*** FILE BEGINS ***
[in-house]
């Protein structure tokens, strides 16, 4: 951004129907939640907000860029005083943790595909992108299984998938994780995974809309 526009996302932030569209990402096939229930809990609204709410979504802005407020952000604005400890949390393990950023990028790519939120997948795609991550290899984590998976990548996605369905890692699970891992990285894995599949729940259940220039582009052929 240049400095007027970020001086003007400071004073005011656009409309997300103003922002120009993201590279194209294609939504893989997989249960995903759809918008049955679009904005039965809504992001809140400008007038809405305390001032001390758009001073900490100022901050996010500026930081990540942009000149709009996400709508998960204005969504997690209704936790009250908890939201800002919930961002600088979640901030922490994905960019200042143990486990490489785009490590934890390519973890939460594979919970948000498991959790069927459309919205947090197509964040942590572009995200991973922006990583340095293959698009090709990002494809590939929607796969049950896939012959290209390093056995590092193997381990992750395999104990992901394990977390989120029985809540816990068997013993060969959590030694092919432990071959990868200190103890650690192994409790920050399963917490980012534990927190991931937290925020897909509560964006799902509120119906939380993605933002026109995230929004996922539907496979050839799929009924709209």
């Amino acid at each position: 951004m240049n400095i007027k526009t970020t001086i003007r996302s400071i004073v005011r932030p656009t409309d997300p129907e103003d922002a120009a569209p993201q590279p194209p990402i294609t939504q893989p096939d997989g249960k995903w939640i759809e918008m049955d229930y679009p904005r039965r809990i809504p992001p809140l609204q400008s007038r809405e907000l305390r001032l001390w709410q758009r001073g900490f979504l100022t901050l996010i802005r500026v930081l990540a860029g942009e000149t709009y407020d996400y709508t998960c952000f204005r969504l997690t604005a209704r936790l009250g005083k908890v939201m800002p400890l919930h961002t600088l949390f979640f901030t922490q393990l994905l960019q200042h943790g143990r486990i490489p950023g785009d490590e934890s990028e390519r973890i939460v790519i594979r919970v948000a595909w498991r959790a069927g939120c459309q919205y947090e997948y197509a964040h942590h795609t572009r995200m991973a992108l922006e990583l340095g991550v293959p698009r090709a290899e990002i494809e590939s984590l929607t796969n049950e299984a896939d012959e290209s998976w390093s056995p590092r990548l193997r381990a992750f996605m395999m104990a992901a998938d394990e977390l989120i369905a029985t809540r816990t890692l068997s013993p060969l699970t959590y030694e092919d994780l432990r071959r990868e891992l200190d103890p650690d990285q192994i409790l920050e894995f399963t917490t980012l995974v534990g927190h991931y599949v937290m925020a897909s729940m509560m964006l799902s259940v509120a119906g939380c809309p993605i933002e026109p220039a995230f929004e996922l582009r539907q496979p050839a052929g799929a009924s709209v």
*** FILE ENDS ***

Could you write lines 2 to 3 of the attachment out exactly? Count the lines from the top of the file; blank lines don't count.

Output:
């Protein structure tokens, strides 16, 4: 951004129907939640907000860029005083943790595909992108299984998938994780995974809309 526009996302932030569209990402096939229930809990609204709410979504802005407020952000604005400890949390393990950023990028790519939120997948795609991550290899984590998976990548996605369905890692699970891992990285894995599949729940259940220039582009052929 240049400095007027970020001086003007400071004073005011656009409309997300103003922002120009993201590279194209294609939504893989997989249960995903759809918008049955679009904005039965809504992001809140400008007038809405305390001032001390758009001073900490100022901050996010500026930081990540942009000149709009996400709508998960204005969504997690209704936790009250908890939201800002919930961002600088979640901030922490994905960019200042143990486990490489785009490590934890390519973890939460594979919970948000498991959790069927459309919205947090197509964040942590572009995200991973922006990583340095293959698009090709990002494809590939929607796969049950896939012959290209390093056995590092193997381990992750395999104990992901394990977390989120029985809540816990068997013993060969959590030694092919432990071959990868200190103890650690192994409790920050399963917490980012534990927190991931937290925020897909509560964006799902509120119906939380993605933002026109995230929004996922539907496979050839799929009924709209």
């Amino acid at each position: 951004m240049n400095i007027k526009t970020t001086i003007r996302s400071i004073v005011r932030p656009t409309d997300p129907e103003d922002a120009a569209p993201q590279p194209p990402i294609t939504q893989p096939d997989g249960k995903w939640i759809e918008m049955d229930y679009p904005r039965r809990i809504p992001p809140l609204q400008s007038r809405e907000l305390r001032l001390w709410q758009r001073g900490f979504l100022t901050l996010i802005r500026v930081l990540a860029g942009e000149t709009y407020d996400y709508t998960c952000f204005r969504l997690t604005a209704r936790l009250g005083k908890v939201m800002p400890l919930h961002t600088l949390f979640f901030t922490q393990l994905l960019q200042h943790g143990r486990i490489p950023g785009d490590e934890s990028e390519r973890i939460v790519i594979r919970v948000a595909w498991r959790a069927g939120c459309q919205y947090e997948y197509a964040h942590h795609t572009r995200m991973a992108l922006e990583l340095g991550v293959p698009r090709a290899e990002i494809e590939s984590l929607t796969n049950e299984a896939d012959e290209s998976w390093s056995p590092r990548l193997r381990a992750f996605m395999m104990a992901a998938d394990e977390l989120i369905a029985t809540r816990t890692l068997s013993p060969l699970t959590y030694e092919d994780l432990r071959r990868e891992l200190d103890p650690d990285q192994i409790l920050e894995f399963t917490t980012l995974v534990g927190h991931y599949v937290m925020a897909s729940m509560m964006l799902s259940v509120a119906g939380c809309p993605i933002e026109p220039a995230f929004e996922l582009r539907q496979p050839a052929g799929a009924s709209v």